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The UK Parliament is voting on Brexit amendments Tuesday. What does it mean?

Members of Parliament are trying to claim more control of the future of Brexit.

MPs Vote On Theresa May’s Brexit Deal
Pro-Remain and pro-Brexit protesters outside Parliament on January 15, 2019.
Photo by Leon Neal/Getty Images

There’s more Brexit drama ahead.

The UK Parliament will vote Tuesday in an attempt to gain more control over the Brexit process. They will do this by putting forth a series of amendments that could shift power away from Prime Minister Theresa May’s government and back to members of Parliament when it comes to how, and maybe when, the UK breaks up with the European Union.

That’s the plan, at least. Whether Parliament will succeed, and which faction will prevail — the hardline pro-Brexit camp, or those who’d prefer a softer Brexit (or none at all) — are both open questions.

More than a dozen amendments have been proposed so far. More can still be introduced, and many will probably get withdrawn before the vote because they won’t have a chance in passing Parliament. Even amendments that could succeed — including a fairly popular amendment proposed by the opposition Labour Party that would delay Brexit if a deal isn’t approved end of February — are going to be very, very tight votes.

A lot can happen between now and the voting on Tuesday, which is expected to start around 7 pm GMT (or 2 pm EST). But for now, here’s a breakdown of the vote and why it’s happening.

It seems like there’s a Brexit vote every week. Here’s what this latest one is about.

On January 15, Parliament voted against May’s Brexit deal by a startling margin of 230 votes. May then had to deliver her so-called “Plan B” — that is, her next steps on Brexit — which she did, on January 21.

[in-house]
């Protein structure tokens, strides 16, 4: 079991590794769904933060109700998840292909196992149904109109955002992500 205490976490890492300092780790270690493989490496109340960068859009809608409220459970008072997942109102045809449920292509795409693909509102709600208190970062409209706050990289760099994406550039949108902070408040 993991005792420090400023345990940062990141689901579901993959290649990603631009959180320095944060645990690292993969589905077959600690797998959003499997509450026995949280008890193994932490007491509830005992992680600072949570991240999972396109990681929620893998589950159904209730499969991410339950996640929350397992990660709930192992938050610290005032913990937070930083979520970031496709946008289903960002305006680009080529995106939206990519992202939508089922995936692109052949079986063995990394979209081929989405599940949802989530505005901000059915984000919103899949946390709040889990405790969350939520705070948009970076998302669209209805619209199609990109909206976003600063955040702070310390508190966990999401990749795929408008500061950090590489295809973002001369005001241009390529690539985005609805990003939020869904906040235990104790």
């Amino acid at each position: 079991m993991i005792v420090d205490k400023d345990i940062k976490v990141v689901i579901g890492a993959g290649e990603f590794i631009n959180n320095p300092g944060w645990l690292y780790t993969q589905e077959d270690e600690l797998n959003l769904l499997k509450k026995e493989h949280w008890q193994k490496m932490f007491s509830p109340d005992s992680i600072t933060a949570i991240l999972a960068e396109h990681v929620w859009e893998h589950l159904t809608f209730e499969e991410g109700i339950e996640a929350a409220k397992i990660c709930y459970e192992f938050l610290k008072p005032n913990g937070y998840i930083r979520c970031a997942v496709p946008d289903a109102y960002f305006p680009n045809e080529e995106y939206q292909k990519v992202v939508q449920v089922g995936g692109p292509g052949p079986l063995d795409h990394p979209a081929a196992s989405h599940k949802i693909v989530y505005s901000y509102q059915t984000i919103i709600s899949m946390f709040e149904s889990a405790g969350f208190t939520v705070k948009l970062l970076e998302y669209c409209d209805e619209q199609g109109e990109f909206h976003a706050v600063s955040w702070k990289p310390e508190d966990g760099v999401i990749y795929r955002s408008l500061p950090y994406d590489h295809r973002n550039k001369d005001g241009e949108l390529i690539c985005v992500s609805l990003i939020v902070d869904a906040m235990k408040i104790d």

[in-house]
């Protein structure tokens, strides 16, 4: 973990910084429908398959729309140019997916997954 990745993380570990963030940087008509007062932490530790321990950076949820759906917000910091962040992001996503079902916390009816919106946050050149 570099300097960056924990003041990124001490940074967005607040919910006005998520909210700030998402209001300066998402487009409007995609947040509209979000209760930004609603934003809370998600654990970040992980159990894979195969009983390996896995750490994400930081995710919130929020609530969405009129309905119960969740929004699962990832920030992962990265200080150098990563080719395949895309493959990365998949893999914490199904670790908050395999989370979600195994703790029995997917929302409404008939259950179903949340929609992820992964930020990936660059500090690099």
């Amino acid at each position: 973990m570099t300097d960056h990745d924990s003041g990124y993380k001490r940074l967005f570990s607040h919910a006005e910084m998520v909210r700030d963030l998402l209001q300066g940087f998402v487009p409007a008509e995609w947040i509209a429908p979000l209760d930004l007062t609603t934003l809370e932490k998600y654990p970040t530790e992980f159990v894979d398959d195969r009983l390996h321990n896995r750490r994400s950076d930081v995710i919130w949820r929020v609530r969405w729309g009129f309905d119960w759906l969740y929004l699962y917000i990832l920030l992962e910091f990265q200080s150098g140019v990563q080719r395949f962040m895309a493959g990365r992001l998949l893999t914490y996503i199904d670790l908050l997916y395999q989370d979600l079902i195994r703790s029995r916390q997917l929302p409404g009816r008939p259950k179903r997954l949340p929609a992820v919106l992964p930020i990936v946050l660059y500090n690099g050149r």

May’s Plan B sounded a lot like her Plan A: She didn’t offer any concrete changes, but said she’d work more closely with Parliament on determining the post-Brexit EU-UK relationship and on finding a solution to the “Irish backstop,” a guarantee to ensure an open border between Northern Ireland (which is part of the UK) and Ireland (which is part of the EU) after Brexit, which hardline Brexiteers strongly oppose. (Check out this video or this explainer for more on this.)

May’s rather uninspired Plan B wasn’t a total surprise: The European Union has pretty much always said that this Brexit deal was the only one on offer, and May so far hasn’t been willing to entertain dramatic alternatives, such as a second referendum to give the public a say over the Brexit process.

But now Parliament gets to chime in. Members of Parliament — both Conservative “backbenchers” (those who aren’t part of May’s government) and Labour and other opposition MPs — will get to tack on their alternatives Brexit.

Okay, but what does Parliament “taking control” of Brexit actually mean?

Parliament has introduced a slew of amendments. They include everything from asking May to go back and renegotiate terms of her deal with the EU to attempts to avoid a no-deal Brexit, a scenario where the UK crashes out of the EU without any agreement or transition period in place.

There are two broad categories these amendments fit into. The first are ones that essentially instruct May’s government on what Parliament wants to see in any Brexit deal. For instance, one amendment seeks to replace the “Irish backstop” in the current deal with unspecified “alternative arrangements.”

The second type of amendments is those that seek to take control of the process by setting new rules on what Parliament can do between now and current Brexit deadline of March 29, 2019. For example, one amendment, introduced by Labour MP Yvette Cooper, aims to avoid a catastrophic no-deal Brexit by forcing the prime minister to request an extension of the Brexit deadline if Parliament hasn’t approved a Brexit deal by February 26.

Jack Simson Caird, an expert on UK law at the Bingham Centre for the Rule of Law in London, said it’s the second type of amendment that could end up having significant influence on the Brexit process.

Those amendments are “about taking power practically, rather than persuading the government to change its position,” Simson Caird said, which is what the other group of amendments is trying to do.

Amendments like the one Cooper has proposed don’t get into specifics about what May’s deal should look like, it just says there has to be a deal. And if May can’t deliver one, that amendment is basically Parliament saying, “We’re not monkeying around now. We’re just going to take over,” Simson Caird explained.

But both categories of amendments will likely put political pressure on May — and could send a potentially powerful message about what Parliament is, and isn’t, willing to accept when it comes to Brexit.

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